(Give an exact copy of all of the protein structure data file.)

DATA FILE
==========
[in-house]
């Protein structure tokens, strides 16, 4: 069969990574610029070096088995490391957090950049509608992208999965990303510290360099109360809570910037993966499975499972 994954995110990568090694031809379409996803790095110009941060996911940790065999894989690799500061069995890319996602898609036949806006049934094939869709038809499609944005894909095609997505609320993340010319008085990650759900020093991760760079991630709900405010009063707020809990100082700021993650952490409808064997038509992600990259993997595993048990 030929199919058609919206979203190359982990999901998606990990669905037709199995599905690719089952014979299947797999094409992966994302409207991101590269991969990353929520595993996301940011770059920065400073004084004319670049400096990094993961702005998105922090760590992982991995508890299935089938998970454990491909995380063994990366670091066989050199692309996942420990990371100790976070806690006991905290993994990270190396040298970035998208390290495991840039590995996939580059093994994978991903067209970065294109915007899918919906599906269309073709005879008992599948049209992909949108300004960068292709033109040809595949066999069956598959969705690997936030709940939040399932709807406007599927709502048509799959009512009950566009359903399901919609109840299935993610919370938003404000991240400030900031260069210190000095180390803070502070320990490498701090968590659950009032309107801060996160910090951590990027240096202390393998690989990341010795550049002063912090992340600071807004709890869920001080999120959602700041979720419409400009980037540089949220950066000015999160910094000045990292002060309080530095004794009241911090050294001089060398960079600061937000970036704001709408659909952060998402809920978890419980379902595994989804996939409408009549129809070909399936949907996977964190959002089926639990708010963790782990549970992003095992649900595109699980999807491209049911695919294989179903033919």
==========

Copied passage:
[in-house]
């Protein structure tokens, strides 16, 4: 069969990574610029070096088995490391957090950049509608992208999965990303510290360099109360809570910037993966499975499972 994954995110990568090694031809379409996803790095110009941060996911940790065999894989690799500061069995890319996602898609036949806006049934094939869709038809499609944005894909095609997505609320993340010319008085990650759900020093991760760079991630709900405010009063707020809990100082700021993650952490409808064997038509992600990259993997595993048990 030929199919058609919206979203190359982990999901998606990990669905037709199995599905690719089952014979299947797999094409992966994302409207991101590269991969990353929520595993996301940011770059920065400073004084004319670049400096990094993961702005998105922090760590992982991995508890299935089938998970454990491909995380063994990366670091066989050199692309996942420990990371100790976070806690006991905290993994990270190396040298970035998208390290495991840039590995996939580059093994994978991903067209970065294109915007899918919906599906269309073709005879008992599948049209992909949108300004960068292709033109040809595949066999069956598959969705690997936030709940939040399932709807406007599927709502048509799959009512009950566009359903399901919609109840299935993610919370938003404000991240400030900031260069210190000095180390803070502070320990490498701090968590659950009032309107801060996160910090951590990027240096202390393998690989990341010795550049002063912090992340600071807004709890869920001080999120959602700041979720419409400009980037540089949220950066000015999160910094000045990292002060309080530095004794009241911090050294001089060398960079600061937000970036704001709408659909952060998402809920978890419980379902595994989804996939409408009549129809070909399936949907996977964190959002089926639990708010963790782990549970992003095992649900595109699980999807491209049911695919294989179903033919």